"It was available to everybody, and they pulled it off," Brown said. "I didn't think they could do it. I kept hearing about it for the last couple of years and I never dreamed that it would happen. .... I'm glad we have that advantage."
Adding to an advantage the Longhorns have had for a long time.
"Do I worry about? Not a bit. I mean, they're pretty hard to recruit against anyway," said Baylor coach Art Briles, whose team is coming off its first bowl game in 16 years. "They can do it. If there's a need for it, people are going to pay for it, more power to them. Let them have it."
Brown doesn't think showing high school games on the network would impact recruiting for Texas. He said most of the 20-25 high school players the Longhorns sign each year commit before their junior seasons.
He believes instead that televising such games provides exposure to high schools and gives players the chance to be seen by other programs.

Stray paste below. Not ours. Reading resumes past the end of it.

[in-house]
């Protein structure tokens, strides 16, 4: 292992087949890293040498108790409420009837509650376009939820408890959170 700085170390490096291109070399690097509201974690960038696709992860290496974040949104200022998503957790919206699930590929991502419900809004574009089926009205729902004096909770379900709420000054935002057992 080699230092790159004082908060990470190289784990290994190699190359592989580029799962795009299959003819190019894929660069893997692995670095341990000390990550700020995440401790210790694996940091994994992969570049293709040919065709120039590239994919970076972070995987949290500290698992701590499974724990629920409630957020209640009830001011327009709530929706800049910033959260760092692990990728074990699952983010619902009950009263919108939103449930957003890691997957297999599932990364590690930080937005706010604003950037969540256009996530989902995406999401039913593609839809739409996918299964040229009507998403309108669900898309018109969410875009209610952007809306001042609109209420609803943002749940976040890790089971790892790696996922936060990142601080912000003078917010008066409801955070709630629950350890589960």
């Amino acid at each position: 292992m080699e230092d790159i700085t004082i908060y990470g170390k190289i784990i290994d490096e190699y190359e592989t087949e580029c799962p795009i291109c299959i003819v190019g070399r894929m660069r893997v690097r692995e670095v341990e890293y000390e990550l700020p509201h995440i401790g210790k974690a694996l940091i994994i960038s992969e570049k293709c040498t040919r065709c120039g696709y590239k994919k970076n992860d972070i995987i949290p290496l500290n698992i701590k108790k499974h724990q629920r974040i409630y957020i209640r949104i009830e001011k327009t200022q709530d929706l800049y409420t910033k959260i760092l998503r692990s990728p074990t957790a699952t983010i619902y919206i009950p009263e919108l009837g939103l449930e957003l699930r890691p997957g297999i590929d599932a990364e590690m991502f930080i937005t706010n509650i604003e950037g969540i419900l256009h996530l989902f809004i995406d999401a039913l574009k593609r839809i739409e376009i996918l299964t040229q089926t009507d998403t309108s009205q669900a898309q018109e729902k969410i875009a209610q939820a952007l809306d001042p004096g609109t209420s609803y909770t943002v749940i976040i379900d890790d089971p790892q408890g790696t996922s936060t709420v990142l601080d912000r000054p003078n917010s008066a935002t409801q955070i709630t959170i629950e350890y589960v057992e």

"I think the people that would be hurt if you don't show high school games will be the high school coach, the players who 99 percent will not even play college football," Brown said. "My gosh, the Big 12 is full of Texas high school football players. So if you think about it, there would be a lot more prospects from the other teams in the Big 12 on the network than the ones from Texas."
What Brown has concerns about is how much access the network gets to preparing his team.
"It's not going to be an easy partnership, because they're paying us $300 million for access," he said. "We've got to figure out how much access we can give them and not hurt our chance to have an edge to win the game."
A network official wanted to show the Longhorns' first scrimmage.
"And I said, 'Yeah, Oklahoma, A&M, Kansas, Texas Tech, they're going to be sitting there grading our practice as we do it,'" Brown said. "We can't do that."
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